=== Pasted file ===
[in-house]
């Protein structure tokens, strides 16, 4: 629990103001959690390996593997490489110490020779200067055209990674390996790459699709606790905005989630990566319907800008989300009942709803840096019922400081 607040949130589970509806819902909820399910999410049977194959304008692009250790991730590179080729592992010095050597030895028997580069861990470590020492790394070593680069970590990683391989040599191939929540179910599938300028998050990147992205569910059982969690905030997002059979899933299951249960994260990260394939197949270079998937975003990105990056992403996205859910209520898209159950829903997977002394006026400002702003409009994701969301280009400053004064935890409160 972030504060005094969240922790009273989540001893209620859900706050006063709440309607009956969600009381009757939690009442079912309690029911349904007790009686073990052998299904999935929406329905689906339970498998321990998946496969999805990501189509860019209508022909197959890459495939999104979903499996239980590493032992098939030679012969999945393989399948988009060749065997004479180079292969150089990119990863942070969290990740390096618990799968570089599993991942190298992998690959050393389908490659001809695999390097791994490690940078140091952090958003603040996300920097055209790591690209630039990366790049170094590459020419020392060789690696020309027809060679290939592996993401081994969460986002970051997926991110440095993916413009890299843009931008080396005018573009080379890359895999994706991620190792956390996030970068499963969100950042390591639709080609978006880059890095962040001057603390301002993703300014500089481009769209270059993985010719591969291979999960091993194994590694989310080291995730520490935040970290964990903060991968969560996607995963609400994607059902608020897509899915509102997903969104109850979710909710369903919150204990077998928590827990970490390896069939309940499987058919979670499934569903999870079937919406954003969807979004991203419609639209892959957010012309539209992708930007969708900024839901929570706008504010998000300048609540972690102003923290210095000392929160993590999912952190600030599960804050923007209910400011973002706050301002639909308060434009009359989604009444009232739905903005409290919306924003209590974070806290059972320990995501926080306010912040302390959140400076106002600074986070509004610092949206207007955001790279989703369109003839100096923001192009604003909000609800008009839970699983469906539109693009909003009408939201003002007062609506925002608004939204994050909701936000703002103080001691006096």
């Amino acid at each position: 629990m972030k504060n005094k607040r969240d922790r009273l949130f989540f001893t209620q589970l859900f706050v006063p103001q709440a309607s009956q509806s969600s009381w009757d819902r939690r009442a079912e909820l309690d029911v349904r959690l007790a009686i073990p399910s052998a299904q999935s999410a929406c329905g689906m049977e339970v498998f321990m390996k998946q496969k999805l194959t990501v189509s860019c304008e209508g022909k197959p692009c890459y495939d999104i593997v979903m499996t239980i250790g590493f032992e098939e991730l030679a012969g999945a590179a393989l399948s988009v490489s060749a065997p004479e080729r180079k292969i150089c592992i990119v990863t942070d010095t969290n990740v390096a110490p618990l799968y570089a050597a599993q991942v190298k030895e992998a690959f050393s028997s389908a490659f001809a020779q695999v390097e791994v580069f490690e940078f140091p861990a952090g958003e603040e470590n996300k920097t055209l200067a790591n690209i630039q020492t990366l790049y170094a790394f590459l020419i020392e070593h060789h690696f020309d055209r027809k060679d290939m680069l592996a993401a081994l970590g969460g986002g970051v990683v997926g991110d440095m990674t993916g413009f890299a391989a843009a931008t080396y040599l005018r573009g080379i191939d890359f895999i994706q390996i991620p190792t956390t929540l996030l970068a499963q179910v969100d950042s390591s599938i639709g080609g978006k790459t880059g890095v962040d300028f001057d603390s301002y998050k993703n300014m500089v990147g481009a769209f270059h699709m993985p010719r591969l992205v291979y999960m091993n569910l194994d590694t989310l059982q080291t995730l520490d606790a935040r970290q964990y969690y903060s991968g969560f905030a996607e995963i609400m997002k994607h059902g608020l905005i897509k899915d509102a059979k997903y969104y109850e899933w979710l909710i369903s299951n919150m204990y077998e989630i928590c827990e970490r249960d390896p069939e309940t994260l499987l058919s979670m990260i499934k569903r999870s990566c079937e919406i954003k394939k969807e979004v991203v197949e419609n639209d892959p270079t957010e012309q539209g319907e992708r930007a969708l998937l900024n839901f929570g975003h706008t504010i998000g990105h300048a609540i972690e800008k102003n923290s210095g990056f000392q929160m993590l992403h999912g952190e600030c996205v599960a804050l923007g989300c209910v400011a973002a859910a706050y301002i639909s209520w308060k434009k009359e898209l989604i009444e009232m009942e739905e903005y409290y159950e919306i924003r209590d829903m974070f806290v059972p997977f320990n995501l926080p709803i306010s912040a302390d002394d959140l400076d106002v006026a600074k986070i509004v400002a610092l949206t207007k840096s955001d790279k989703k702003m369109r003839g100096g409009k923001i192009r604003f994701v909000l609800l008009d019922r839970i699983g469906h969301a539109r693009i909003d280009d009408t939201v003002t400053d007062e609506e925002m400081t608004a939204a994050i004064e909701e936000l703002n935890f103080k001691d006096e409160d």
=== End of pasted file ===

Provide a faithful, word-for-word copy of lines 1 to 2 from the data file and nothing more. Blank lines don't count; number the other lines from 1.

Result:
[in-house]
């Protein structure tokens, strides 16, 4: 629990103001959690390996593997490489110490020779200067055209990674390996790459699709606790905005989630990566319907800008989300009942709803840096019922400081 607040949130589970509806819902909820399910999410049977194959304008692009250790991730590179080729592992010095050597030895028997580069861990470590020492790394070593680069970590990683391989040599191939929540179910599938300028998050990147992205569910059982969690905030997002059979899933299951249960994260990260394939197949270079998937975003990105990056992403996205859910209520898209159950829903997977002394006026400002702003409009994701969301280009400053004064935890409160 972030504060005094969240922790009273989540001893209620859900706050006063709440309607009956969600009381009757939690009442079912309690029911349904007790009686073990052998299904999935929406329905689906339970498998321990998946496969999805990501189509860019209508022909197959890459495939999104979903499996239980590493032992098939030679012969999945393989399948988009060749065997004479180079292969150089990119990863942070969290990740390096618990799968570089599993991942190298992998690959050393389908490659001809695999390097791994490690940078140091952090958003603040996300920097055209790591690209630039990366790049170094590459020419020392060789690696020309027809060679290939592996993401081994969460986002970051997926991110440095993916413009890299843009931008080396005018573009080379890359895999994706991620190792956390996030970068499963969100950042390591639709080609978006880059890095962040001057603390301002993703300014500089481009769209270059993985010719591969291979999960091993194994590694989310080291995730520490935040970290964990903060991968969560996607995963609400994607059902608020897509899915509102997903969104109850979710909710369903919150204990077998928590827990970490390896069939309940499987058919979670499934569903999870079937919406954003969807979004991203419609639209892959957010012309539209992708930007969708900024839901929570706008504010998000300048609540972690102003923290210095000392929160993590999912952190600030599960804050923007209910400011973002706050301002639909308060434009009359989604009444009232739905903005409290919306924003209590974070806290059972320990995501926080306010912040302390959140400076106002600074986070509004610092949206207007955001790279989703369109003839100096923001192009604003909000609800008009839970699983469906539109693009909003009408939201003002007062609506925002608004939204994050909701936000703002103080001691006096």